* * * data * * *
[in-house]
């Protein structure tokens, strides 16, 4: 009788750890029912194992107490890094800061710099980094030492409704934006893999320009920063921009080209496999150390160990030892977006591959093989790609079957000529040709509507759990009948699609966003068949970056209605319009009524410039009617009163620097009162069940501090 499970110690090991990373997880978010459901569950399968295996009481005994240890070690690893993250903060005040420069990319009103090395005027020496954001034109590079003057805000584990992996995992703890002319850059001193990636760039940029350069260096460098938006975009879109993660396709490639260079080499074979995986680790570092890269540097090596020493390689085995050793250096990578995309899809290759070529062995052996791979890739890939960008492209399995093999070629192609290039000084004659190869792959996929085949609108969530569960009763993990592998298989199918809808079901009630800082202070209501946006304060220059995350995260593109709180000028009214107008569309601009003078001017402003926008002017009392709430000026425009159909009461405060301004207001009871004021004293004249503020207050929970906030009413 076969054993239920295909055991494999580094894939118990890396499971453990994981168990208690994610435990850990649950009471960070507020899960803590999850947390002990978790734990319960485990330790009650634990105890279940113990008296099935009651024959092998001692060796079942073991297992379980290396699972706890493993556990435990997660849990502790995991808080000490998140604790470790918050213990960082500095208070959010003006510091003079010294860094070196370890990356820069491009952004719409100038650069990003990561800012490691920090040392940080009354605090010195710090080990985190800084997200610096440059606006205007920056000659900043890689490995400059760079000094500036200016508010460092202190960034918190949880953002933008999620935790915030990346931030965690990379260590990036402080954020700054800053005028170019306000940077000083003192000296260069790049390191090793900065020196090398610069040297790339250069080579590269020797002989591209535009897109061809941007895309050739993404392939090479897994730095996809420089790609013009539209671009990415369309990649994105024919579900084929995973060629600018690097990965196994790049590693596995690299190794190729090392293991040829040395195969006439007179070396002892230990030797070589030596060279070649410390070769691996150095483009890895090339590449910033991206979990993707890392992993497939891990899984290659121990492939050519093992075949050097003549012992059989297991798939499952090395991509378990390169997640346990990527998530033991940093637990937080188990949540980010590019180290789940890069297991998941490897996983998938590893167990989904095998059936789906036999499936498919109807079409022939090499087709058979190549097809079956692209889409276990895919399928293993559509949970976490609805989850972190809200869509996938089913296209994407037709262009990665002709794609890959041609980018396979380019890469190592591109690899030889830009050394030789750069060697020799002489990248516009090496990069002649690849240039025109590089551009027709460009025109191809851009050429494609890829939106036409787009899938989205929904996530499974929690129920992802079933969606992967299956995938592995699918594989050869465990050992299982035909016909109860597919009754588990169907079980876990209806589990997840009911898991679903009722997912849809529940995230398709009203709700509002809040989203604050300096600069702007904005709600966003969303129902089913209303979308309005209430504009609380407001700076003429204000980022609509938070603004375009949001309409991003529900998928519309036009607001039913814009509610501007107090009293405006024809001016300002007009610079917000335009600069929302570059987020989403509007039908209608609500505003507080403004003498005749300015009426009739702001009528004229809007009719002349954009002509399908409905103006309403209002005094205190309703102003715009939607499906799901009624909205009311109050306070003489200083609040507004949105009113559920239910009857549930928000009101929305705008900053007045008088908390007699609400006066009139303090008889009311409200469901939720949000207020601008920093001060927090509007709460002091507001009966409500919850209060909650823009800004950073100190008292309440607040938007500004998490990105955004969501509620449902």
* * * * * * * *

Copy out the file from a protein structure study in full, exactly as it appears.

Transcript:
[in-house]
């Protein structure tokens, strides 16, 4: 009788750890029912194992107490890094800061710099980094030492409704934006893999320009920063921009080209496999150390160990030892977006591959093989790609079957000529040709509507759990009948699609966003068949970056209605319009009524410039009617009163620097009162069940501090 499970110690090991990373997880978010459901569950399968295996009481005994240890070690690893993250903060005040420069990319009103090395005027020496954001034109590079003057805000584990992996995992703890002319850059001193990636760039940029350069260096460098938006975009879109993660396709490639260079080499074979995986680790570092890269540097090596020493390689085995050793250096990578995309899809290759070529062995052996791979890739890939960008492209399995093999070629192609290039000084004659190869792959996929085949609108969530569960009763993990592998298989199918809808079901009630800082202070209501946006304060220059995350995260593109709180000028009214107008569309601009003078001017402003926008002017009392709430000026425009159909009461405060301004207001009871004021004293004249503020207050929970906030009413 076969054993239920295909055991494999580094894939118990890396499971453990994981168990208690994610435990850990649950009471960070507020899960803590999850947390002990978790734990319960485990330790009650634990105890279940113990008296099935009651024959092998001692060796079942073991297992379980290396699972706890493993556990435990997660849990502790995991808080000490998140604790470790918050213990960082500095208070959010003006510091003079010294860094070196370890990356820069491009952004719409100038650069990003990561800012490691920090040392940080009354605090010195710090080990985190800084997200610096440059606006205007920056000659900043890689490995400059760079000094500036200016508010460092202190960034918190949880953002933008999620935790915030990346931030965690990379260590990036402080954020700054800053005028170019306000940077000083003192000296260069790049390191090793900065020196090398610069040297790339250069080579590269020797002989591209535009897109061809941007895309050739993404392939090479897994730095996809420089790609013009539209671009990415369309990649994105024919579900084929995973060629600018690097990965196994790049590693596995690299190794190729090392293991040829040395195969006439007179070396002892230990030797070589030596060279070649410390070769691996150095483009890895090339590449910033991206979990993707890392992993497939891990899984290659121990492939050519093992075949050097003549012992059989297991798939499952090395991509378990390169997640346990990527998530033991940093637990937080188990949540980010590019180290789940890069297991998941490897996983998938590893167990989904095998059936789906036999499936498919109807079409022939090499087709058979190549097809079956692209889409276990895919399928293993559509949970976490609805989850972190809200869509996938089913296209994407037709262009990665002709794609890959041609980018396979380019890469190592591109690899030889830009050394030789750069060697020799002489990248516009090496990069002649690849240039025109590089551009027709460009025109191809851009050429494609890829939106036409787009899938989205929904996530499974929690129920992802079933969606992967299956995938592995699918594989050869465990050992299982035909016909109860597919009754588990169907079980876990209806589990997840009911898991679903009722997912849809529940995230398709009203709700509002809040989203604050300096600069702007904005709600966003969303129902089913209303979308309005209430504009609380407001700076003429204000980022609509938070603004375009949001309409991003529900998928519309036009607001039913814009509610501007107090009293405006024809001016300002007009610079917000335009600069929302570059987020989403509007039908209608609500505003507080403004003498005749300015009426009739702001009528004229809007009719002349954009002509399908409905103006309403209002005094205190309703102003715009939607499906799901009624909205009311109050306070003489200083609040507004949105009113559920239910009857549930928000009101929305705008900053007045008088908390007699609400006066009139303090008889009311409200469901939720949000207020601008920093001060927090509007709460002091507001009966409500919850209060909650823009800004950073100190008292309440607040938007500004998490990105955004969501509620449902």